AMOS 2022 – As space operators grow nervous about the growing potential for disastrous crashes in orbit, there’s growing interest in collision avoidance software solutions from Colorado startup Kayhan Space – including at the Ministry of Defense, according to co-founder Araz Feyzi.
“The problem is that the processes that satellite operators have traditionally used to fly safely are breaking down. The main reasons many are not scalable, they are prone to human error and delays,” he said. explained in a Sept. 30 interview on the sidelines of the Advanced Maui Optical and Space Surveillance conference in Maui, “They are still operating today, but at a rate that this industry is growing, we believe it will not be possible to having humans in the loop when it comes to decision making for spaceflight. ”
To deal with the problem, Feyzi said, Kayhan is “developing autonomous solutions to help secure spaceflight. … We build the picks and shovels to help the industry move faster. If you don’t have to worry about collision avoidance, you can spend more time focusing on your main missions.
Under the federal Space Business Innovation/Small Business Technology Transfer (SBIR/STTR) programs, Kayhan has completed eight government contracts since its inception in 2019 and works with the DoD, Space Force, Air Force and NASA, has Feyzi said.
SBIR/STTR programs essentially provide seed funding for research and development to small businesses with concepts that not only have government appeal, but also commercialization potential.
More recently, the company – with its partners Astroscale US and the University of Texas at Austin – September 28 announced he won a Space Force award for developing “an intelligent platform that autonomously enables spacecraft to safely engage with in-orbit support vehicles for services such as refueling, maintenance, debris removal and national security”.
The STTR Phase 1 contract was through the SpaceWERX Service Small Business Center under the Orbital Prime program. SpaceWERX launched the effort in January to accelerate the In-Space Services, Assembly and Manufacturing (ISAM) market to create a commercial use case for active debris remediation.
Under another contract, Kayhan, in conjunction with the Air Force, is using commercial satellite data to provide a commercial version of the classified High Accuracy Satellite Drag Model (HASD) that significantly improves the prediction of trajectory for commercial purposes, Feyzi said.
The goal is to allow the model to be widely shared with non-US military satellite operators, which the service cannot do with its own classified version.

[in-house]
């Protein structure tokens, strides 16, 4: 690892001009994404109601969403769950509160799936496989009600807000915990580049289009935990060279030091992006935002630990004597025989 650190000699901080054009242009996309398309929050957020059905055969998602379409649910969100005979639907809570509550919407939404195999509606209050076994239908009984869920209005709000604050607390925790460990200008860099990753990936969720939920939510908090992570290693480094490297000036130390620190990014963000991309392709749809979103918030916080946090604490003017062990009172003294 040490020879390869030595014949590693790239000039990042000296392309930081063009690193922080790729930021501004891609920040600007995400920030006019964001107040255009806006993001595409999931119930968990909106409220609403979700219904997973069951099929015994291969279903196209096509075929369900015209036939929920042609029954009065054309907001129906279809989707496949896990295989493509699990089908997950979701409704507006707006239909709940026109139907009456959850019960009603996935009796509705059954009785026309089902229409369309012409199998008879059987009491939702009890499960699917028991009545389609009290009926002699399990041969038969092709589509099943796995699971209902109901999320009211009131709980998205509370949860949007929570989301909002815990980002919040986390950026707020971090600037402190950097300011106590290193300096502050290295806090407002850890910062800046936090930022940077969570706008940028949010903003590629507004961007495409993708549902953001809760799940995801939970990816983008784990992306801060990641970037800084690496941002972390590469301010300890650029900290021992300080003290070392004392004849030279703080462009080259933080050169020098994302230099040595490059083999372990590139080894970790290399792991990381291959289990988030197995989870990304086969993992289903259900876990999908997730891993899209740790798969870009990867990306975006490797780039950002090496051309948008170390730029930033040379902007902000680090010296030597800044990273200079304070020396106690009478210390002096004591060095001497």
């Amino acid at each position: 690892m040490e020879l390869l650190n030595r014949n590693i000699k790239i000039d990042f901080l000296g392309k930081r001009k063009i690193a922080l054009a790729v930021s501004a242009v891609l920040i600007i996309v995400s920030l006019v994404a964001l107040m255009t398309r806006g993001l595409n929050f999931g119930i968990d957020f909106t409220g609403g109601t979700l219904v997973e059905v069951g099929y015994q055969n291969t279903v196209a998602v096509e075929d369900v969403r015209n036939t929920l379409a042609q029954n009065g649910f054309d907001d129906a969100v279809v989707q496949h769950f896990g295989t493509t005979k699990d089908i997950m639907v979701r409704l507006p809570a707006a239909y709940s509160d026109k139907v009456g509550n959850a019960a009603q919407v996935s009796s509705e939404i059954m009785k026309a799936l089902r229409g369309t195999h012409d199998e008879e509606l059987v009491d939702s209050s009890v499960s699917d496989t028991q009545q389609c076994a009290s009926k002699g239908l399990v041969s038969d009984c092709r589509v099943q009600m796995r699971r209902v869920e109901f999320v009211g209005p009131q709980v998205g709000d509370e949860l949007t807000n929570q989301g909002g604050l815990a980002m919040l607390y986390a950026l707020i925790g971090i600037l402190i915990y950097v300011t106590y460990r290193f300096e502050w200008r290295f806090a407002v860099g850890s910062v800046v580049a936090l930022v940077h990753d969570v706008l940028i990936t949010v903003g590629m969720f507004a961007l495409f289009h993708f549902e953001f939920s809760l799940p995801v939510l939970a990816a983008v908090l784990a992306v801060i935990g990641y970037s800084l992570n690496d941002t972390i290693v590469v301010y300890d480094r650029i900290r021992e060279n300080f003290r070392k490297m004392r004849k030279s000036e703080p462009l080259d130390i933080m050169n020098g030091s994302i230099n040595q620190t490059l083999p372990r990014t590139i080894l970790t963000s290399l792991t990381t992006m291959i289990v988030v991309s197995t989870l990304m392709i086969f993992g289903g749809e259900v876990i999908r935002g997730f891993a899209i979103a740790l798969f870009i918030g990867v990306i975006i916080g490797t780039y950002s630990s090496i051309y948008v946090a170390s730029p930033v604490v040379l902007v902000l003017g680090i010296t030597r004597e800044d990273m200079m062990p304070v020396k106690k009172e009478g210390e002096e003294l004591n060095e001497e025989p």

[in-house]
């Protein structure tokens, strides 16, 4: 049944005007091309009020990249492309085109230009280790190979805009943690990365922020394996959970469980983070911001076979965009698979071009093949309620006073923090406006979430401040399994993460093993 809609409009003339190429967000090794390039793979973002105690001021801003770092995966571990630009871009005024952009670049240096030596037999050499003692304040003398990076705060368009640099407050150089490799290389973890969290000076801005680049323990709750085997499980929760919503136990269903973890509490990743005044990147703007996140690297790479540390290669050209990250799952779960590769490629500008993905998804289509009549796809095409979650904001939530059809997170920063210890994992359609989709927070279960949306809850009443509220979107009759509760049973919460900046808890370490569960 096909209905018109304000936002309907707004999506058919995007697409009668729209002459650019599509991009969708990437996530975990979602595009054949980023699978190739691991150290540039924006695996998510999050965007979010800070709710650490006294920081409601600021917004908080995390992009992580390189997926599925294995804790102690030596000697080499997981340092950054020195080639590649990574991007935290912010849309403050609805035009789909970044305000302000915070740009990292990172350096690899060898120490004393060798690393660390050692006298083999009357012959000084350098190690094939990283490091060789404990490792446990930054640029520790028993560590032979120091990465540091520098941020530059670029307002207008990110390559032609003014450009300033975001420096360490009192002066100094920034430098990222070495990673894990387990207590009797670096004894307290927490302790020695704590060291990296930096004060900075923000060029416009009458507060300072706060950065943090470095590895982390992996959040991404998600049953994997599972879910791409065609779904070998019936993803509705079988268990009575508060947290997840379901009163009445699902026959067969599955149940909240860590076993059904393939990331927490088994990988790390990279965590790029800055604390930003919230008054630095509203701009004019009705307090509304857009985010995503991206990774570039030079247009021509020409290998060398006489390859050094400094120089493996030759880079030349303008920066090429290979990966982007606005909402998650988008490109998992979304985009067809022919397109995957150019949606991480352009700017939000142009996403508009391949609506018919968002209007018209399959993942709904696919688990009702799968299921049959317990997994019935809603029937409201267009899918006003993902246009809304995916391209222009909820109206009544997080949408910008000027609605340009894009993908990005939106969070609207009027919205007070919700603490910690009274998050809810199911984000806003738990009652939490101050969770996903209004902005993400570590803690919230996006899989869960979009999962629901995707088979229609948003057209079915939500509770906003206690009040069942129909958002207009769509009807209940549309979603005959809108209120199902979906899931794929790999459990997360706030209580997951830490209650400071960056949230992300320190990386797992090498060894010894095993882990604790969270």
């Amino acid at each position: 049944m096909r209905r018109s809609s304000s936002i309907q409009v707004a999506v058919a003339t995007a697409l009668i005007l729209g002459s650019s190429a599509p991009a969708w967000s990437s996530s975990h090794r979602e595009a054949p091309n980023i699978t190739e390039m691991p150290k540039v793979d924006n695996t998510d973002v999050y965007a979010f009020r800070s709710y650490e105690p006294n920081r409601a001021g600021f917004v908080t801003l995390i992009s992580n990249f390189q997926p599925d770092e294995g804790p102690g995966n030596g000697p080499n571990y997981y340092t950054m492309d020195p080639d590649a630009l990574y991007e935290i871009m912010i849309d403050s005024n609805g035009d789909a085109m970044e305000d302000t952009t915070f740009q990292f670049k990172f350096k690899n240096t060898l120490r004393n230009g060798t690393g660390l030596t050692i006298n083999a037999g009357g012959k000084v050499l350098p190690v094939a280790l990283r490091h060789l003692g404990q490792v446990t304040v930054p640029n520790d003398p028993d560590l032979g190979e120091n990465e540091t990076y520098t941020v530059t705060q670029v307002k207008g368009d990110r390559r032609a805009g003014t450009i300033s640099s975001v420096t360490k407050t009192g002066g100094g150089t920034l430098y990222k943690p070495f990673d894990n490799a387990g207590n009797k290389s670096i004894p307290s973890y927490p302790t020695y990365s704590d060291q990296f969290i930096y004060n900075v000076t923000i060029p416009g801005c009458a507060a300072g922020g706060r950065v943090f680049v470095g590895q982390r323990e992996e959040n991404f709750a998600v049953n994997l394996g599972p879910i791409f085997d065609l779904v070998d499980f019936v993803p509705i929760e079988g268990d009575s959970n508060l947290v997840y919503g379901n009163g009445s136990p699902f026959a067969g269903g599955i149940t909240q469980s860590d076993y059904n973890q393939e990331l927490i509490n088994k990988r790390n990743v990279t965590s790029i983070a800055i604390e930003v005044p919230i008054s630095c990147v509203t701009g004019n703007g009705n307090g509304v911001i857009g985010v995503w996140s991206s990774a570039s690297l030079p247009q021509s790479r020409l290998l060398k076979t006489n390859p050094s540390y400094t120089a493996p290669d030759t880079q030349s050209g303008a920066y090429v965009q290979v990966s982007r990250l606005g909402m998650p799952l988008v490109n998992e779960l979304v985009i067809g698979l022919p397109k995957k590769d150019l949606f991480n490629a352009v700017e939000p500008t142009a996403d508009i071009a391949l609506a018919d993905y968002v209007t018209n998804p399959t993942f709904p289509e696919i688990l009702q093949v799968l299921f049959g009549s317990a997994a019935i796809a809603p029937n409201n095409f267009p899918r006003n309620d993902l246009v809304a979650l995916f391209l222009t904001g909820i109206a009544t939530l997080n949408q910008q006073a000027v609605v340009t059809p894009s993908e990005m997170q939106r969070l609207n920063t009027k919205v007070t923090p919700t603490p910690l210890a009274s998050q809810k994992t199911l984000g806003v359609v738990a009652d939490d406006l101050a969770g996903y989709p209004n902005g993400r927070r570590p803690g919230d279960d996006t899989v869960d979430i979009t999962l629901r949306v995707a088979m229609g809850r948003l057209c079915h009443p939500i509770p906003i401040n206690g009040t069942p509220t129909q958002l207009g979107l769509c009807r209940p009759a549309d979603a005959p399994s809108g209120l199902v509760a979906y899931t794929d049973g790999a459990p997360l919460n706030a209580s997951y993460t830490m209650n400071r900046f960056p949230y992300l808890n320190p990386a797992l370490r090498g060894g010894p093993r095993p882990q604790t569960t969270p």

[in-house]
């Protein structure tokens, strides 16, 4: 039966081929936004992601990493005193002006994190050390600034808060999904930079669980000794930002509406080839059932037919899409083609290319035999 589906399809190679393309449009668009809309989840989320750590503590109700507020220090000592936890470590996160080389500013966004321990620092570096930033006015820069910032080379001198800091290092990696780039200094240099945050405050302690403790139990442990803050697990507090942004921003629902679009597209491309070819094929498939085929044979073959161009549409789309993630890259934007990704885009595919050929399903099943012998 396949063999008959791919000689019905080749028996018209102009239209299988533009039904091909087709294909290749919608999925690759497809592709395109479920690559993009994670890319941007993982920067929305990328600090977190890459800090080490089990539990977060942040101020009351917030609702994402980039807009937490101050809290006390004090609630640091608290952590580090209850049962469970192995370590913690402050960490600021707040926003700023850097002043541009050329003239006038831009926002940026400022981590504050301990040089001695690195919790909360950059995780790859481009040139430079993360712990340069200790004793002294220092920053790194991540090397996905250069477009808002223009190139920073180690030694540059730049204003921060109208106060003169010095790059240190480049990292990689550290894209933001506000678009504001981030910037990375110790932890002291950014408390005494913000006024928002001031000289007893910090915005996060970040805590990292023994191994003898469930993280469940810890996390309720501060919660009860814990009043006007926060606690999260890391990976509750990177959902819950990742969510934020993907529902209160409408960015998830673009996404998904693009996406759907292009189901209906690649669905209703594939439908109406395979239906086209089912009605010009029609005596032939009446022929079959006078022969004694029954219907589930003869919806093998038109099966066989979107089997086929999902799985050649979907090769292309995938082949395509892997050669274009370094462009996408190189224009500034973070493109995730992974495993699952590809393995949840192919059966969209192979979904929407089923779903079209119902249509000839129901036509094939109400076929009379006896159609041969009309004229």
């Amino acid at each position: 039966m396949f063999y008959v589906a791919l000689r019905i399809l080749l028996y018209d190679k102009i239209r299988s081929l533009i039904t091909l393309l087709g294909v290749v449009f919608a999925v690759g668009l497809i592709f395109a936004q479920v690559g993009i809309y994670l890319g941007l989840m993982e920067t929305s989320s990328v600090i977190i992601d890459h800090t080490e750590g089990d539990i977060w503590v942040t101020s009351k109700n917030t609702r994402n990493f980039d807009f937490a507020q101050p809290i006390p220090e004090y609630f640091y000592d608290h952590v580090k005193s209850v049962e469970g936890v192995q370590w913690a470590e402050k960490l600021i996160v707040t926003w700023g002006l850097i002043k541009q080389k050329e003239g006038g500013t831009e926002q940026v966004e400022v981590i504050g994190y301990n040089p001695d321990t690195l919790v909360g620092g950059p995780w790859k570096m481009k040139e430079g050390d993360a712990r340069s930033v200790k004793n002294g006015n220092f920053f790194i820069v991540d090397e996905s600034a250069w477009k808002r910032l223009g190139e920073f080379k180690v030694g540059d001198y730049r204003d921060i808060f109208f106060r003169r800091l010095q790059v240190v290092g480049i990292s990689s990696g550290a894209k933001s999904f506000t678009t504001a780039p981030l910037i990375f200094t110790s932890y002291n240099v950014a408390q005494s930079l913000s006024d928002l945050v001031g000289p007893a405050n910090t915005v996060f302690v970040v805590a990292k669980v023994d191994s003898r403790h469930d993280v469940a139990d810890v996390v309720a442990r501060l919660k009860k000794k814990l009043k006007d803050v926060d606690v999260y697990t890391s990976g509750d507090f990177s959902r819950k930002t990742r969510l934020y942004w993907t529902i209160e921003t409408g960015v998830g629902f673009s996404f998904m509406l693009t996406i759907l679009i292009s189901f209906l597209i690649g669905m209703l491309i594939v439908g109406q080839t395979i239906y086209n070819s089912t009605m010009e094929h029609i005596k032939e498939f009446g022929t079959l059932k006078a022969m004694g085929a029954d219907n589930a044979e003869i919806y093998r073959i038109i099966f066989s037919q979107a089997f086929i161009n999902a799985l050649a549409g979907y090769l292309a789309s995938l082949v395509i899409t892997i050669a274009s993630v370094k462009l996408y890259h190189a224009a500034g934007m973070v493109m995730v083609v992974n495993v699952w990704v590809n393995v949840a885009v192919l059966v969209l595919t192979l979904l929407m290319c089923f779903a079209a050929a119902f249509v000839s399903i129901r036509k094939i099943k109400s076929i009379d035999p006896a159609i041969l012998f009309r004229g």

Kayhan’s core product, while relying on equally complicated calculations, is actually designed to allow operators to easily avoid collisions. Called Pathfinder, the software not only provides operators with personalized collision warnings, but also multiple options for action, including maneuvering paths, Feyzi explained.
“They can say, ‘Send me a notification if you detect a conjunction that is within this collision probability or a miss distance below this level,'” he said. “They can also go in and set certain thresholds for maneuver generation.”
The fact that the software can create optimal orbital trajectories for satellites to steer clear of danger is unique to Kayhan, Feyzi pointed out, though he was quick to note that it’s up to the client to decide what maneuver, if any. , he decides to take.
“If it’s necessary to perform a maneuver to stay safe, we automatically provide them with several feasible maneuver options for that client,” he said. “We control flight safety – we make sure that if you perform this maneuver, you are not going to cause another collision. In doing so, we reduce the response time to potential collision events by 95% thanks to the autonomy and automation.
Pathfinder operates on a subscription model, Feyzi said, and customers can choose from three increasing tiers of capacity and price: Pathfinder Essentials, Pathfinder Pro and Pathfinder Max.
“Our solution is software as a service,” he said.
Additionally, Pathfinder Essentials is free, with any operator simply signing up and receiving the basic tools required by all operators for safe operations – a decision Kayhan made six months ago “to keep space safe.” “, noted Feyzi.